Synergistic improvements in cell and axonal migration across sciatic nerve lesion gaps using bioresorbable filaments and heregulin-β1

Jie Cai, Xuejun Peng, Kevin D. Nelson, Robert Eberhart, George M. Smith

Research output: Contribution to journalArticlepeer-review

29 Scopus citations


The success of entubulation for peripheral nerve regeneration is still limited, especially with long lesion gaps. In this study, we examined if regeneration could be enhanced by constructing implants to both align axonal growth and promote Schwann cell proliferation and migration. Silicone implants were used to bridge a 1.4-cm gap in the rat sciatic nerve. Adult female Sprague-Dawley rats were divided into four groups of tubes containing either 1) Matrigel; 2) Matrigel and heregulin; 3) Matrigel and poly(L-lactic acid) (PLLA) microfilaments; or 4) Matrigel, PLLA microfilaments, and heregulin. Ten weeks postimplantation, the number of axons and Schwann cells were measured at the distal end of implants. Implants with microfilaments displayed better tissue cable formation, increased Schwann cell migration, and regeneration of anti-calcitonin gene-related peptide-positive axons, but not RMDO95-positive axons compared with nonfilament-containing groups. Heregulin treatment caused an increase in Schwann cell number, but it demonstrated no significant improvement in either tissue cable formation or axon number. Extensive regeneration was observed through implants containing Matrigel, microfilaments, and heregulin, which induced significant improvements in the number and longitudinal organization of both Schwann cells and axons. These results indicate that physical guidance of microfilaments and the Schwann cell growth factor, heregulin, act synergistically to improve nerve regeneration across long lesion gaps.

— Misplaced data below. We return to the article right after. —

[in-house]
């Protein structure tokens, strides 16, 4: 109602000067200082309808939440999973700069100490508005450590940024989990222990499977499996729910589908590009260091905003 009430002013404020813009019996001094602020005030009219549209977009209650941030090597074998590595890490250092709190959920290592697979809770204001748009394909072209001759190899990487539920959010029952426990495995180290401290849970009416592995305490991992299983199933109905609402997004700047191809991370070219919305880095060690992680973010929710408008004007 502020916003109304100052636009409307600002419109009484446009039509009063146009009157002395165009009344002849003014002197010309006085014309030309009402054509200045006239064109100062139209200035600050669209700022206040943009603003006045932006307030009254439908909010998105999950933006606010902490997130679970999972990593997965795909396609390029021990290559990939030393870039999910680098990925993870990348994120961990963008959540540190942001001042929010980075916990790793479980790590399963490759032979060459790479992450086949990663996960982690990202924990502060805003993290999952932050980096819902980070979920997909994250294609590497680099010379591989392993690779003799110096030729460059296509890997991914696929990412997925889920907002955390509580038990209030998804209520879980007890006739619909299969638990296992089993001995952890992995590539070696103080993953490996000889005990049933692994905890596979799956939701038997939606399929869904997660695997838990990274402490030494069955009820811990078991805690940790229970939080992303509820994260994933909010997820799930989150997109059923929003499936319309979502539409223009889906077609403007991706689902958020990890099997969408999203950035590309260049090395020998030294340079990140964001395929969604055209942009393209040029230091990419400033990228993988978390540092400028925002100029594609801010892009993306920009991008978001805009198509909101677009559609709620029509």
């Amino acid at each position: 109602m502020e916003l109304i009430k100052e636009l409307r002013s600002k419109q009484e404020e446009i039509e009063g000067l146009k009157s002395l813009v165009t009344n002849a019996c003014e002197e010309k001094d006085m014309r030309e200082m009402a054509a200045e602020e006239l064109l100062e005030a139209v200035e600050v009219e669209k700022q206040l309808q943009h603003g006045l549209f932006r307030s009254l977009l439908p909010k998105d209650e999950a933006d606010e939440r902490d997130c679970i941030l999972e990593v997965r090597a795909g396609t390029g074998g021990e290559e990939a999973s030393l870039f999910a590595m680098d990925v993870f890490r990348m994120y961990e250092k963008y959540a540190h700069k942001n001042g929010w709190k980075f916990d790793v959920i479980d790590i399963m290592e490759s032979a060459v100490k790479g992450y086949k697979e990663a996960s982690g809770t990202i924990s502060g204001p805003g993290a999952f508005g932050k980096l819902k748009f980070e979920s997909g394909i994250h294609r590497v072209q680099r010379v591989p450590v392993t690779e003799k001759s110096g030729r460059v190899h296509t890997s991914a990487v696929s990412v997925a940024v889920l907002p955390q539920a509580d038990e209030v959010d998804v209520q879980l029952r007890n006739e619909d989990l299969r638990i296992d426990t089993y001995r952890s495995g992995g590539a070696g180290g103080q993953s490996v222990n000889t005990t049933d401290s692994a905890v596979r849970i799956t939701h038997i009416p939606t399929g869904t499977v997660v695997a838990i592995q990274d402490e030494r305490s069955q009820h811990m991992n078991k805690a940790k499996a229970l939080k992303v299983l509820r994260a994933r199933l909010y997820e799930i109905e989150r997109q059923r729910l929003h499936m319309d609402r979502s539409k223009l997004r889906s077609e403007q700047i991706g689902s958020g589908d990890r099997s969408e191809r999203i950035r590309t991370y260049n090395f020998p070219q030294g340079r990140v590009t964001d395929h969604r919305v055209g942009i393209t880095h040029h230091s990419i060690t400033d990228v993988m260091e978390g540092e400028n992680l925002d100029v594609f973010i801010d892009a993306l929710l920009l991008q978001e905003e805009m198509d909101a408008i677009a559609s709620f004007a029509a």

Original languageEnglish (US)
Pages (from-to)247-258
Number of pages12
JournalJournal of Biomedical Materials Research - Part A
Issue number2
StatePublished - May 1 2004


  • Guidance channel
  • Matrigel
  • Neuroma
  • PLLA
  • Peripheral nerve system

ASJC Scopus subject areas

  • Ceramics and Composites
  • Biomaterials
  • Biomedical Engineering
  • Metals and Alloys


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